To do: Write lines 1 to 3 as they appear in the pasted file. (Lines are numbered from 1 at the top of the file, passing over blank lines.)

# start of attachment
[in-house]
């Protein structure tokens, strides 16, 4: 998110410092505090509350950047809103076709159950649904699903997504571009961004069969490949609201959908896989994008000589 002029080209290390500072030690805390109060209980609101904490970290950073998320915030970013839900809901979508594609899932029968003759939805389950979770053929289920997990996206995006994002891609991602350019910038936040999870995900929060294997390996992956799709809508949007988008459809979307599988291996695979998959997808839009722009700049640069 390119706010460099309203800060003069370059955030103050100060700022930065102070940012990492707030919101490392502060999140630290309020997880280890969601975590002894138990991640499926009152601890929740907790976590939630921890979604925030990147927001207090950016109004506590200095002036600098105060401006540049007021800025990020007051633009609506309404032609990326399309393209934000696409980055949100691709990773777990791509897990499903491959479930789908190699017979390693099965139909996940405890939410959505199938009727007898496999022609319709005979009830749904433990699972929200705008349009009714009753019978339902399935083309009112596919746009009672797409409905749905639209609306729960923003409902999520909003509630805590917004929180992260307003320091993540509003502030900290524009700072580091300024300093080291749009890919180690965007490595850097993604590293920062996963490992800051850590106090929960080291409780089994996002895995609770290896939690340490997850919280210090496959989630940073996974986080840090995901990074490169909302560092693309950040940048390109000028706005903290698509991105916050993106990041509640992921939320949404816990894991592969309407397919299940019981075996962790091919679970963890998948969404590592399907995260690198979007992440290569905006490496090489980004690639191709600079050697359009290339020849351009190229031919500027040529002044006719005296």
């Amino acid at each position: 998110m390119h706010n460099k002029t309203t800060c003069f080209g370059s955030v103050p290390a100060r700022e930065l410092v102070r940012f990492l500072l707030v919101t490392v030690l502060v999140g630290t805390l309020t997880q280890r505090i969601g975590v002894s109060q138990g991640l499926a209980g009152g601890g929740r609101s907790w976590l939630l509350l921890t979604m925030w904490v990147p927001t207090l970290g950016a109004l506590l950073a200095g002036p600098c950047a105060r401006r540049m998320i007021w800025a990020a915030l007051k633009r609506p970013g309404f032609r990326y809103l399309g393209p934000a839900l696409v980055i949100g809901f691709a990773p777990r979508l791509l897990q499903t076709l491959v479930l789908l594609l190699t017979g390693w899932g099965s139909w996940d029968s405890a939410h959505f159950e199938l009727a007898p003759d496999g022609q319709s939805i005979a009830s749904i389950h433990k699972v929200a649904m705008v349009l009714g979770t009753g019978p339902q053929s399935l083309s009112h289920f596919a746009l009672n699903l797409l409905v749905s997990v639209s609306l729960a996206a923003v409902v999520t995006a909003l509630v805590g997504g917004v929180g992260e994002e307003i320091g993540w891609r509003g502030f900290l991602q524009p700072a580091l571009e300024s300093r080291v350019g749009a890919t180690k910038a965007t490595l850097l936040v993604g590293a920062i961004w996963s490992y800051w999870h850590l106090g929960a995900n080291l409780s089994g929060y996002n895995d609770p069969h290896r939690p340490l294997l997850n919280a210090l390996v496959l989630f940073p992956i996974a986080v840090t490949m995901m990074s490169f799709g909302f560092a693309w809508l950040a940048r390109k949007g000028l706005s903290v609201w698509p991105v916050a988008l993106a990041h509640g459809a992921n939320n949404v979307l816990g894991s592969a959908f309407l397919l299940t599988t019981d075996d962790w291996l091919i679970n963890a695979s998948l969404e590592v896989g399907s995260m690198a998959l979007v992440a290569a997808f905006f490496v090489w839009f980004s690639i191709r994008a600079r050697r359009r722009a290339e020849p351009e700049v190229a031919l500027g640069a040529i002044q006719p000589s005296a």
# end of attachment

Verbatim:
[in-house]
């Protein structure tokens, strides 16, 4: 998110410092505090509350950047809103076709159950649904699903997504571009961004069969490949609201959908896989994008000589 002029080209290390500072030690805390109060209980609101904490970290950073998320915030970013839900809901979508594609899932029968003759939805389950979770053929289920997990996206995006994002891609991602350019910038936040999870995900929060294997390996992956799709809508949007988008459809979307599988291996695979998959997808839009722009700049640069 390119706010460099309203800060003069370059955030103050100060700022930065102070940012990492707030919101490392502060999140630290309020997880280890969601975590002894138990991640499926009152601890929740907790976590939630921890979604925030990147927001207090950016109004506590200095002036600098105060401006540049007021800025990020007051633009609506309404032609990326399309393209934000696409980055949100691709990773777990791509897990499903491959479930789908190699017979390693099965139909996940405890939410959505199938009727007898496999022609319709005979009830749904433990699972929200705008349009009714009753019978339902399935083309009112596919746009009672797409409905749905639209609306729960923003409902999520909003509630805590917004929180992260307003320091993540509003502030900290524009700072580091300024300093080291749009890919180690965007490595850097993604590293920062996963490992800051850590106090929960080291409780089994996002895995609770290896939690340490997850919280210090496959989630940073996974986080840090995901990074490169909302560092693309950040940048390109000028706005903290698509991105916050993106990041509640992921939320949404816990894991592969309407397919299940019981075996962790091919679970963890998948969404590592399907995260690198979007992440290569905006490496090489980004690639191709600079050697359009290339020849351009190229031919500027040529002044006719005296």
């Amino acid at each position: 998110m390119h706010n460099k002029t309203t800060c003069f080209g370059s955030v103050p290390a100060r700022e930065l410092v102070r940012f990492l500072l707030v919101t490392v030690l502060v999140g630290t805390l309020t997880q280890r505090i969601g975590v002894s109060q138990g991640l499926a209980g009152g601890g929740r609101s907790w976590l939630l509350l921890t979604m925030w904490v990147p927001t207090l970290g950016a109004l506590l950073a200095g002036p600098c950047a105060r401006r540049m998320i007021w800025a990020a915030l007051k633009r609506p970013g309404f032609r990326y809103l399309g393209p934000a839900l696409v980055i949100g809901f691709a990773p777990r979508l791509l897990q499903t076709l491959v479930l789908l594609l190699t017979g390693w899932g099965s139909w996940d029968s405890a939410h959505f159950e199938l009727a007898p003759d496999g022609q319709s939805i005979a009830s749904i389950h433990k699972v929200a649904m705008v349009l009714g979770t009753g019978p339902q053929s399935l083309s009112h289920f596919a746009l009672n699903l797409l409905v749905s997990v639209s609306l729960a996206a923003v409902v999520t995006a909003l509630v805590g997504g917004v929180g992260e994002e307003i320091g993540w891609r509003g502030f900290l991602q524009p700072a580091l571009e300024s300093r080291v350019g749009a890919t180690k910038a965007t490595l850097l936040v993604g590293a920062i961004w996963s490992y800051w999870h850590l106090g929960a995900n080291l409780s089994g929060y996002n895995d609770p069969h290896r939690p340490l294997l997850n919280a210090l390996v496959l989630f940073p992956i996974a986080v840090t490949m995901m990074s490169f799709g909302f560092a693309w809508l950040a940048r390109k949007g000028l706005s903290v609201w698509p991105v916050a988008l993106a990041h509640g459809a992921n939320n949404v979307l816990g894991s592969a959908f309407l397919l299940t599988t019981d075996d962790w291996l091919i679970n963890a695979s998948l969404e590592v896989g399907s995260m690198a998959l979007v992440a290569a997808f905006f490496v090489w839009f980004s690639i191709r994008a600079r050697r359009r722009a290339e020849p351009e700049v190229a031919l500027g640069a040529i002044q006719p000589s005296a």